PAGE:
his week Sony Computer Entertainment Managing Director Michael Ephraim heads to London for a Sony PS3 summit. Top of the agenda will the March 2007 launch of the PS3 into Australia and Europe as well as discussions on the future of the Sony games console which some are now saying will not go past the PS3.
Late last week SCEA announced that it was reassigning certain top level executives, in particular moving former head honcho Kaz Hirai to president of SCEI (Japan) and Krazy Ken Kutaragi taking on the role of group chairman.
During an interview with the Financial Times in London Nomura analyst Yuta said that the PS3 may be Sony’s last console, since Hirai has traditionally been focused on the software side of business. During the interview he said, “The appointment of Hirai could be the start of a shift from hardware to software.” He added, “I cannot now imagine a PlayStation 4.”
Other analysts claim that the statement seems to be a terribly early assumption, and indeed Wedbush Morgan analyst Michael Pachter disagrees with Sakurai. “I think Kutaragi’s promotion signals absolutely nothing about Sony’s plans for a PlayStation 4. It is embarassing that an analyst could reach that conclusion so soon after launch” he said.
The shakeup at the Sony division that is responsible for Sony games consoles and software is seen in part as an indictment on the company’s poor planning for the PS3 launch, in particular with Kutaragi no longer being involved in the daily PlayStation business (even though he technically received a promotion). As you probably know, the launch was plagued with several key titles slipping past launch, significantly fewer units available than anticipated, a delay into March 2007 in Australia, several technical glitches, and online functionality that was somewhat underwhelming.
The surprise move, though technically a promotion, removes Mr Kutaragi from the day-to-day running of the games division.
With the PlayStation3 only just past its difficult launches in Japan and the US, Sony is desperate to ensure that its complicated machine triumphs in the holiday shopping season. The company described the changes as “strengthening” its management line-up.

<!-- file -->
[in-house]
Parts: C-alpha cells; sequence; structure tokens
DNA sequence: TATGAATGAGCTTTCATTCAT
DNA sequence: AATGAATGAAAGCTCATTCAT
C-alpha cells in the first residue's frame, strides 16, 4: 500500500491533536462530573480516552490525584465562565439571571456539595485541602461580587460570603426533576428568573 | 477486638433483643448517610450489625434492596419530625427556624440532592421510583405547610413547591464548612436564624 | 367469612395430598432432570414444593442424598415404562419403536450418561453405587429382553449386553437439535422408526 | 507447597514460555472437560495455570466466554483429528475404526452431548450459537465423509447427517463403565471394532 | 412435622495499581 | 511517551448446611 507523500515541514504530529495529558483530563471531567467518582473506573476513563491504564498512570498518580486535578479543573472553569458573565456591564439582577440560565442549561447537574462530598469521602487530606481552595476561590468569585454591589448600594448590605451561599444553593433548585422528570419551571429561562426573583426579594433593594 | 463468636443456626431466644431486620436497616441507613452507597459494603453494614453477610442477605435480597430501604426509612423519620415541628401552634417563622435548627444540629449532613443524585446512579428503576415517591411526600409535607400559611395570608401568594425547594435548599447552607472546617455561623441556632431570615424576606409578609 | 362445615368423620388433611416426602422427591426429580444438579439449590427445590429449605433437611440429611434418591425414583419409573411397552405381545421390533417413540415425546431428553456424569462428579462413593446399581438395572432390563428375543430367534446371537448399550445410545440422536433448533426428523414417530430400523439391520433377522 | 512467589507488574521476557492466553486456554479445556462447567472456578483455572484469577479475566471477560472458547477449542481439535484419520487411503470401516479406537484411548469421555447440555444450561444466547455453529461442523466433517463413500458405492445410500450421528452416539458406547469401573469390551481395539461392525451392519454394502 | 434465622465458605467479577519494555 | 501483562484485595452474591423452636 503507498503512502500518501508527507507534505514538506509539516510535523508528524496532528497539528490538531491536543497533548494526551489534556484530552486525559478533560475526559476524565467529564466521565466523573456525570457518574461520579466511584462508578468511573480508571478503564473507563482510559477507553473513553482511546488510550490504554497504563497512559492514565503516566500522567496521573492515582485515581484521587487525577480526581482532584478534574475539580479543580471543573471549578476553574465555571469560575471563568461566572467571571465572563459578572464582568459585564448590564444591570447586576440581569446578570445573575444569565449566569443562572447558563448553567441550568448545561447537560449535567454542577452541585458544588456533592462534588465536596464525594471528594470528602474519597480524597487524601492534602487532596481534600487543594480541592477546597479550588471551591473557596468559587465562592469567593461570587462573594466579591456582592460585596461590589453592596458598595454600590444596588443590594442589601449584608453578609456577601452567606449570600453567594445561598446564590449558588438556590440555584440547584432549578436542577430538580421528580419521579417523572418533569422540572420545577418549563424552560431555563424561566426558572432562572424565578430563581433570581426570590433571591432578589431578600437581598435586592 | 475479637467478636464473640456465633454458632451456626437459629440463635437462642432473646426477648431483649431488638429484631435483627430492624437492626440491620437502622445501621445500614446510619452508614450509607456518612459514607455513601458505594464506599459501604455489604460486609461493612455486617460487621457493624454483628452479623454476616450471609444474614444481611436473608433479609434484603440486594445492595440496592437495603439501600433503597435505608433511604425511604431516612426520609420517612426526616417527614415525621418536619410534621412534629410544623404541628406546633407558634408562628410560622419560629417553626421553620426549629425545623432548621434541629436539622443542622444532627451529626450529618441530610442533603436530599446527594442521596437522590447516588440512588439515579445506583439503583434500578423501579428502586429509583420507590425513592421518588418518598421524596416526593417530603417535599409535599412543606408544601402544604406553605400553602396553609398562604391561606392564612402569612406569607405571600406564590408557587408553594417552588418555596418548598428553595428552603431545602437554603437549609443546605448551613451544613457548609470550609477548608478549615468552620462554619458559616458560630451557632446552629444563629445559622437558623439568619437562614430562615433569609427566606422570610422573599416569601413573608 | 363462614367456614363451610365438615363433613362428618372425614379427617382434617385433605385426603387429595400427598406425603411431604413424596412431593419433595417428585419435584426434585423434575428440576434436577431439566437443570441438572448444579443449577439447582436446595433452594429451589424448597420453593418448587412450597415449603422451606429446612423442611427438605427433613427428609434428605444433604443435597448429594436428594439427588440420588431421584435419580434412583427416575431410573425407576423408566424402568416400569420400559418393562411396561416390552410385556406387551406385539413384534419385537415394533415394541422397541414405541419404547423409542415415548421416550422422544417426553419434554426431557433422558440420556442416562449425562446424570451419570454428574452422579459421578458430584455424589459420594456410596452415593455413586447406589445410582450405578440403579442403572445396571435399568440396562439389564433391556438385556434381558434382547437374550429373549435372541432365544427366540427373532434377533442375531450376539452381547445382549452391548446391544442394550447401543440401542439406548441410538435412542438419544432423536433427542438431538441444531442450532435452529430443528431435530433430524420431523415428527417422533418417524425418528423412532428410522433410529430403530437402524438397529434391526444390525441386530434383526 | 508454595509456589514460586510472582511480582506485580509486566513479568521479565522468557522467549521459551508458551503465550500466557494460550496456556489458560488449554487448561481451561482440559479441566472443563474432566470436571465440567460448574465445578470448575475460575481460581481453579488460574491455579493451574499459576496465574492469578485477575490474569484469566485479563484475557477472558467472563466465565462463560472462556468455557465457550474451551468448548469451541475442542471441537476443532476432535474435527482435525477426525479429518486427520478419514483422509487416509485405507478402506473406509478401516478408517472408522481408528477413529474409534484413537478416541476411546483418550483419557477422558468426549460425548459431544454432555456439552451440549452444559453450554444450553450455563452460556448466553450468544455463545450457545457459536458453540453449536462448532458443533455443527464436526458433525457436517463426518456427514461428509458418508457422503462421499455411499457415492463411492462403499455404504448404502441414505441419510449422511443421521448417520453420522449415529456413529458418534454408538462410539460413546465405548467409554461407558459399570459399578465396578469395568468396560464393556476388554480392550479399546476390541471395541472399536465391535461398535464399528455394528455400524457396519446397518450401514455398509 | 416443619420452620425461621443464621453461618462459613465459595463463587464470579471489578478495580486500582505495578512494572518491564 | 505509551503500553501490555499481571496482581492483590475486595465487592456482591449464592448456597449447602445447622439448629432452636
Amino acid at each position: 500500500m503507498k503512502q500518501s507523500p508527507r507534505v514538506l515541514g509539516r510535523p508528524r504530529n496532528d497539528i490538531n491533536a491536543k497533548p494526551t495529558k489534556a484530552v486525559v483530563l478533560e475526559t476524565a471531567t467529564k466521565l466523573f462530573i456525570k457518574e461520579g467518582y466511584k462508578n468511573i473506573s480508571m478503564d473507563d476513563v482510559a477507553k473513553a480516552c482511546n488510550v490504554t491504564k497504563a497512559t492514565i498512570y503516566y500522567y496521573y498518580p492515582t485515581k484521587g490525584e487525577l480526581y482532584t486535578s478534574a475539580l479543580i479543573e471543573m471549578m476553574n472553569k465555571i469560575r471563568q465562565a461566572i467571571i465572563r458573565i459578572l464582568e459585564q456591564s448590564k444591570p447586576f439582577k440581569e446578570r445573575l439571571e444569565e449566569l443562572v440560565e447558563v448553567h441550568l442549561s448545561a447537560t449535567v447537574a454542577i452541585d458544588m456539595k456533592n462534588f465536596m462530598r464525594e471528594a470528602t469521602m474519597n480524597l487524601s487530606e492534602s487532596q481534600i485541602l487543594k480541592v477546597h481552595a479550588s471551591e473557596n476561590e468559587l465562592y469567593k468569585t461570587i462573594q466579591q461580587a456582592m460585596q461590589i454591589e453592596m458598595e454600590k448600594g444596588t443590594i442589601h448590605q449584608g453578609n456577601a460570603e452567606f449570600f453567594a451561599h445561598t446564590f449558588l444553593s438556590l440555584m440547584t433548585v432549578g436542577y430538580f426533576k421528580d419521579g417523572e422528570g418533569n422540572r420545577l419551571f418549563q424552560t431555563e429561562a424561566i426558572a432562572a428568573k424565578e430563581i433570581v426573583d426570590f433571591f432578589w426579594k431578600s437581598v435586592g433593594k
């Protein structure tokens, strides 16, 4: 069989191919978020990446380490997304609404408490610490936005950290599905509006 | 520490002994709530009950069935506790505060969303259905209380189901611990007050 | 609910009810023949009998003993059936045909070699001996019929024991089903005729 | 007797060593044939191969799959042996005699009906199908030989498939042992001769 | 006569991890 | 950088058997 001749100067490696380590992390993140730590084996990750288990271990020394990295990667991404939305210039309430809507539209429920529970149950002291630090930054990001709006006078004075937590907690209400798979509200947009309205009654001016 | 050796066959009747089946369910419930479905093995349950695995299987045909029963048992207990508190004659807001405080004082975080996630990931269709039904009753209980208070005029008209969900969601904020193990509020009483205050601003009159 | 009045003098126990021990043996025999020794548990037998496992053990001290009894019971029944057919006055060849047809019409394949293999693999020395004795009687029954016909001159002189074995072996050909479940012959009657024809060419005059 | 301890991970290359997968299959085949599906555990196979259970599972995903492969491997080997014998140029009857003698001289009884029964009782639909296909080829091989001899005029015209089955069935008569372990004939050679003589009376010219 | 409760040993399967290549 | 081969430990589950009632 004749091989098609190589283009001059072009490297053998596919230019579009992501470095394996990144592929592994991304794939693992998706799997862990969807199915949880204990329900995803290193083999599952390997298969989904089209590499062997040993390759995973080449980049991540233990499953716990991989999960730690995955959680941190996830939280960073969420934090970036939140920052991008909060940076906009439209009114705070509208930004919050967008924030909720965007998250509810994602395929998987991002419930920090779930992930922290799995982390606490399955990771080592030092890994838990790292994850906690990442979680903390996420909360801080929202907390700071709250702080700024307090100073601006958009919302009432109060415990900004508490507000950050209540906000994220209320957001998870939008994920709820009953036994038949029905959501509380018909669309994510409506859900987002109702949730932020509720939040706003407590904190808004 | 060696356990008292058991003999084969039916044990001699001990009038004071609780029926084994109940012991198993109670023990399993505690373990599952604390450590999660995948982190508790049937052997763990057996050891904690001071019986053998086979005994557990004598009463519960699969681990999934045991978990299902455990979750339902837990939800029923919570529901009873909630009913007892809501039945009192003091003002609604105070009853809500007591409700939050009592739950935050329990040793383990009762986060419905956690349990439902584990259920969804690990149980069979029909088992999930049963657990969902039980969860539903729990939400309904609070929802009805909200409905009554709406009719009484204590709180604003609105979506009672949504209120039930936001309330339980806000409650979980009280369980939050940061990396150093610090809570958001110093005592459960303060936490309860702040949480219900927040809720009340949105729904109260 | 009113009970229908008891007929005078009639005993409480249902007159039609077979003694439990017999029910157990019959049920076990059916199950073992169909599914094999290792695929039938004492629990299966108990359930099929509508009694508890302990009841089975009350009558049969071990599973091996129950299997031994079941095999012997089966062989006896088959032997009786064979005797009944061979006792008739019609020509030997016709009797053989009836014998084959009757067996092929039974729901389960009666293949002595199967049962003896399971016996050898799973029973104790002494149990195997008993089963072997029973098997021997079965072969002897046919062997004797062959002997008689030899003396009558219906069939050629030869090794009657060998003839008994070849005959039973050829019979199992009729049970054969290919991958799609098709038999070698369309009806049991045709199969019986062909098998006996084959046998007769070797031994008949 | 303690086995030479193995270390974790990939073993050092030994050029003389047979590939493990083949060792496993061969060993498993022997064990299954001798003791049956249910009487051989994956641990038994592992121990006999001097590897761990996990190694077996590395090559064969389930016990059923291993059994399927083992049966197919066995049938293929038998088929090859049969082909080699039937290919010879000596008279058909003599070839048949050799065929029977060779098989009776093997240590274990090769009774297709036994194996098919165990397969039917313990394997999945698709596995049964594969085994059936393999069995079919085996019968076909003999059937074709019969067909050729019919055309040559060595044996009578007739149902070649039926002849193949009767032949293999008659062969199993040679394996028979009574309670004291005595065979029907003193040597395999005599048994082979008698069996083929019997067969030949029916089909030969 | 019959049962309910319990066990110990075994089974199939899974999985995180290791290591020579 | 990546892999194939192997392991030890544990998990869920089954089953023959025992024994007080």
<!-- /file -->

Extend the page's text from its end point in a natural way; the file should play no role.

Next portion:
In the longer-term, the PS3 faces stiff competition from Microsoft and Nintendo and a European and Australian launch next March for which some analysts fear Sony is not fully prepared for.
Replacing Mr Kutaragi as Sony Computer Entertainment’s global president and chief operating officer will be Kazuo Hirai, a veteran of SCE’s US division, who prematurely claimed four years ago that the era of console wars was over.
Investors know Mr Hirai as a slicker, more confident presenter than Mr Kutaragi. He is also understood to have stronger working relationships with American, European and Japanese games makers.
Analysts said that Mr Hirai’s promotion to a global role at SCE could mark a critical shift in management thinking, with Sony changing its emphasis so that the current generation of games console will be its last as a hardware manufacturer.
“The appointment of Hirai could be the start of a shift from hardware to software,” said Yuta Sakurai, an analyst at Nomura. “I cannot now imagine a PlayStation4.”
Mr Sakurai said that Mr Hirai’s new global portfolio puts a predominantly software-focused manager in charge of the company, adding that SCE’s future would be shaped by Mr Hirai’s relationship with Phil Harrison, the president of SCE’s worldwide studios.
Analysts argue that while Mr Kutaragi, a brilliant engineer, was the right man to run SCE as a hardware powerhouse, Sony may now see better opportunities as a pure maker of games.
Sony has taken a big financial risk investing in the PS3, and according to some estimates the company will still be making losses on the console for some years. Recouping that loss will depend on Sony’s own ability to make popular games, and to nurture close relationships with third-party studios.
Other analysts played down the significance of the reshuffle, arguing that Mr Kutaragi would retain tight control of the division he made so powerful within Sony.
Mr Hirai’s role, as KBC analyst Hiroshi Kamide sees it, will be to use his superior communications skills to smooth-over SCE’s relationships with third-party games companies – relationships badly strained by the repeated delays of the PS3 launch, and the limited number of machines available even now.